The World of Coffee
Coffee is the hot drink that is preferred by just under two thirds of the UK – let’s put that into perspective: it beats our national beverage, tea, hands down – although it may have found a new lease of life in its seemingly infinite variety of forms in the 21st century however, it’s actually been around for a lot longer than that. 1,000 years longer to be precise.
What we now know and love as ‘coffee’ was in fact first discovered in Ethiopia in about 1,000 BC. It all came about when hunters realised that if they ate certain berries (mixed with animal fat) they got a boost of energy. Those berries were, of course, coffee berries, and it wasn’t long before Arab tradesmen realised that they could make some money out of this energy-giving plant. They took the berries back home and created plantations so that they could supply other traders in bulk. While they were at it, they hit upon a way to make the berries more palatable by boiling them and the result was a drink that they called ‘gahwa’, which translates as ‘that which prevents sleep’.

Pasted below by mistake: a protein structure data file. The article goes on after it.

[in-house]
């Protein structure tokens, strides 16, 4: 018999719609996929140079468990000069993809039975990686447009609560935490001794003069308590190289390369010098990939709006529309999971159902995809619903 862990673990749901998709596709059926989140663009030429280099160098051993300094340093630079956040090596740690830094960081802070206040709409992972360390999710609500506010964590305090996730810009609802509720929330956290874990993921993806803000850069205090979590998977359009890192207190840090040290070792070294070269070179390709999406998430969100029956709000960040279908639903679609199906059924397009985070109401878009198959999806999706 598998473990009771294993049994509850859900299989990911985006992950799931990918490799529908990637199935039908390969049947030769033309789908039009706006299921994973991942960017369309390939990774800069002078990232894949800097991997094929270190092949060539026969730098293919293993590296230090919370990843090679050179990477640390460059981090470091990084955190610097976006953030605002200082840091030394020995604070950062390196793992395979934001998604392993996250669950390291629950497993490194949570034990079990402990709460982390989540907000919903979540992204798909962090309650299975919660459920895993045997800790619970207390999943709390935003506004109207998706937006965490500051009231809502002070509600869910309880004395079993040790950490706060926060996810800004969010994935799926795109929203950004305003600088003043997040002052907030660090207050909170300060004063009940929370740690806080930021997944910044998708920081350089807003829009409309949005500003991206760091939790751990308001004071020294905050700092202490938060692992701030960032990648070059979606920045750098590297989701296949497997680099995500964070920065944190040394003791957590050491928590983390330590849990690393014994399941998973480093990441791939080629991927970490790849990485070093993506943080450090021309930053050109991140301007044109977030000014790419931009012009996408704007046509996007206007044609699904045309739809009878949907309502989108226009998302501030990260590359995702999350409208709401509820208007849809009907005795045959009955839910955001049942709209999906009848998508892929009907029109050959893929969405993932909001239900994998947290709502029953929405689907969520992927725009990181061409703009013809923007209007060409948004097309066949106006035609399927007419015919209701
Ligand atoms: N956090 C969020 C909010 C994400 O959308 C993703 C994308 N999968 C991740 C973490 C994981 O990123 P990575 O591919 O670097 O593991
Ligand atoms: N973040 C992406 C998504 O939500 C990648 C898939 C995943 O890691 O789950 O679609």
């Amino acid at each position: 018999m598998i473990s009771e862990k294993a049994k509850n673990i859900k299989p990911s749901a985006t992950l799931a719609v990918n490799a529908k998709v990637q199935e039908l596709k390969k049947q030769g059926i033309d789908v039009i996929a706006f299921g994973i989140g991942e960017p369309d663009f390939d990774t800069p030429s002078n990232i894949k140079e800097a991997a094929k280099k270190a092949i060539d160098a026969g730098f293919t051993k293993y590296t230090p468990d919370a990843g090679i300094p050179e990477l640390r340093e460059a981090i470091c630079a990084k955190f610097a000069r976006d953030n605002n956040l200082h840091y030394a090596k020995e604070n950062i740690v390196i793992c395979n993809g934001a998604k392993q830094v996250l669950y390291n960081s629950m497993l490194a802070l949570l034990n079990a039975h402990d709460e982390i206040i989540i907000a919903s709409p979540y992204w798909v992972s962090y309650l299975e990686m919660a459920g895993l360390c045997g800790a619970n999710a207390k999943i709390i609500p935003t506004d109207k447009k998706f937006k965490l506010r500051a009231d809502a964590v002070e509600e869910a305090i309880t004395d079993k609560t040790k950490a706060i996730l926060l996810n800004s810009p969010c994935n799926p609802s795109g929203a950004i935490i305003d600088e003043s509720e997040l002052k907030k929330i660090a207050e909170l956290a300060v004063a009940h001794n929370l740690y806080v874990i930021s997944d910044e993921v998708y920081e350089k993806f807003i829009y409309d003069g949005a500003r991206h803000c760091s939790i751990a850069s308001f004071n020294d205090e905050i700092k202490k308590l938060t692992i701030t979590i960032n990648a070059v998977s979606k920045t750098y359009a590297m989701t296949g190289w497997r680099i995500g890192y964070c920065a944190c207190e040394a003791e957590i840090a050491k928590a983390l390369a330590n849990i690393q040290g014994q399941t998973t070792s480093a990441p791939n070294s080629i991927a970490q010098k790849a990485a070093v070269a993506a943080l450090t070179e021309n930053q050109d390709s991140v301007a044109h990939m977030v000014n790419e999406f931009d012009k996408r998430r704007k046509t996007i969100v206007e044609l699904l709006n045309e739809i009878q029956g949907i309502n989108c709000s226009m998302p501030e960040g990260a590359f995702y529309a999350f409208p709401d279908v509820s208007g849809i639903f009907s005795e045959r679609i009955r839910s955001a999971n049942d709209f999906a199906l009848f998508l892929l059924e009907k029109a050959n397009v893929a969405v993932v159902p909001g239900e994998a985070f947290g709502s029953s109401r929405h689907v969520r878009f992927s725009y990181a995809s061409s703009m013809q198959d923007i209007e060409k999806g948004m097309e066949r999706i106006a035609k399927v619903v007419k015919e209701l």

It wasn’t until 400 years later than the world’s first coffee shop opened – Kiva Han opened in 1475, over 20 years since coffee was first introduced to Constantinople by the Ottoman Turks. The café was hugely popular, so much so that a law was introduced that allowed a woman to divorce her husband if he failed to give her enough coffee, which seems a tad extreme…
The East kept their coffee a well guarded secret until around 1600, when Italian traders discovered it and brought it back to Europe. Pope Clement VIII was intrigued, and, because he liked it even though his advisors declared it to be a threat from the infidels, he baptised it. Coffee was instantly something that Christians could drink without guilt.
Word spread. It took a little while – the first coffee shop didn’t open in Italy until 1645, but when it finally reached the taste buds of the Western world, it took them by storm and by 1675 coffee was the favoured morning drink in America, where previously it had been beer!
England got its first coffee shop in 1651 and we’ve not looked back since.
Types of Coffee
Over the past 1,000 years or so, there have been a number of new and different varieties of coffee that have come into existence. Most coffee, however, no matter how fancy or tasty comes from just two types of beans – arabica and robusta.